The medical community has always believed that the hippocampus (Latin for sea-horse) was responsible for recent memory, long-term memory and spatial navigation. However, researchers have recently demonstrated that this sea-horse-shaped organelle in our brain can also play a big role in quick and successful conflict resolution.
The team conducting the study was led by Professor Dr. Nikolai Axmacher from the Ruhr-Universität Bochum (RUB) and comprised of researchers from the University Hospital of Bonn as well as in Aachen and Birmingham. The details and results of their study are published in Current Biology.
The premise of the study is that in everyday life, people are very often faced with decision conflicts. More so, when they need to respond differently to a situation than they normally would under the same circumstances. Let’s take, for example, a common situation we often find ourselves in: traffic. When the lights turn green, a pedestrian waiting to cross the road would normally start walking; however, if a car comes speeding along at the same time, the pedestrian would immediately step back or stay still.
For the purposes of the experiment, the researchers used a less threatening option. Study participants were asked to listen to the words “high” and “low” which were randomly spoken in a high or low register. The participants then had to decide which word, irrespective of its meaning, was spoken in a high tone and which was spoken in a low tone.
The researchers noted that when the pitch of the word did not correspond to the definition of the word, a struggle was generated, and the participants would not be able to answer as quickly and would make more blunders.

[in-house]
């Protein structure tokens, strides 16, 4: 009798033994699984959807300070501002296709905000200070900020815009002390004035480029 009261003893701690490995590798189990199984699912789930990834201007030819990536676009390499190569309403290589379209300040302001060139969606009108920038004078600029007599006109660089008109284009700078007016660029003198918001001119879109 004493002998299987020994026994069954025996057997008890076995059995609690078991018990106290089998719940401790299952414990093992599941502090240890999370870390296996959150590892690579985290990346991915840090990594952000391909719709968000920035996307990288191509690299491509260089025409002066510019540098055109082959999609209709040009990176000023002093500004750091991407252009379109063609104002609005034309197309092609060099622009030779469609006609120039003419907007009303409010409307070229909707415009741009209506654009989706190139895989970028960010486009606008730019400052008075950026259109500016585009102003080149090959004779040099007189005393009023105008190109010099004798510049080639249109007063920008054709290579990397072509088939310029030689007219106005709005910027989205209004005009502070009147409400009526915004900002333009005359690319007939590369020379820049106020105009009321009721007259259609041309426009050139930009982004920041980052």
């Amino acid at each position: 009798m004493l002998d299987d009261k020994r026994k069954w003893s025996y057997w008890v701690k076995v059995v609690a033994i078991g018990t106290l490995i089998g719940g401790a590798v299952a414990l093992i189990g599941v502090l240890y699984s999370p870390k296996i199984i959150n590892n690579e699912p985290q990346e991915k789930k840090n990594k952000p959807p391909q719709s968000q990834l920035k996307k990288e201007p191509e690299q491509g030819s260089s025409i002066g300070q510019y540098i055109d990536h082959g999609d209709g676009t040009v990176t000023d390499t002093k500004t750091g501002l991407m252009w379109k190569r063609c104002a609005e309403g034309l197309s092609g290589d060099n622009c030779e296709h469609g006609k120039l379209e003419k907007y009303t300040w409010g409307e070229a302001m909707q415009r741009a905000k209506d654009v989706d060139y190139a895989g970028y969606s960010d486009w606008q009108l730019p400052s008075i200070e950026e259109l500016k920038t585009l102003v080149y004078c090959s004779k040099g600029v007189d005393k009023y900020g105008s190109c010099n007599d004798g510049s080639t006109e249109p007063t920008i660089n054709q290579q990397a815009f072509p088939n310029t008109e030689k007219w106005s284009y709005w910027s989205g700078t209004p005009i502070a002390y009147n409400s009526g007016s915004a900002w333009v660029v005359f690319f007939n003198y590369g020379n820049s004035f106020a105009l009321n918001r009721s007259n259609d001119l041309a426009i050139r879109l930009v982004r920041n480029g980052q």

Eliciting the conflicts was the first half of the study. The next step was to determine that the hippocampus is involved in conflict decisions. To do this the team used two different measurement methods.
First, Dr. Axmacher and his colleagues analyzed the brain activity in healthy participants with functional magnetic resonance imaging.
Second, the team used EEG electrodes implanted in the hippocampus of epilepsy patients for the purpose of surgery planning. This way the researchers could measure the activity in the hippocampus directly.
In both methods the researchers measured the same hippocampal activity when stimulated with conflicts.
The results of the study bring forth a lot of questions and interesting hypotheses. They confirm a completely new role for the hippocampus. However, the question of how this new role interacts with the original role – memory processes – remains unanswered. Dr. Axmacher wonders whether the memory system becomes more active if a conflict has been successfully resolved. Does this news role of the hippocampus have anything to do with the fact that the brain’s memory responds strongly to resolved conflicts but not to unsolved conflicts or standard situations? More studies will need to be conducted to gain a little more clarity regarding the newly discovered role of the hippocampus.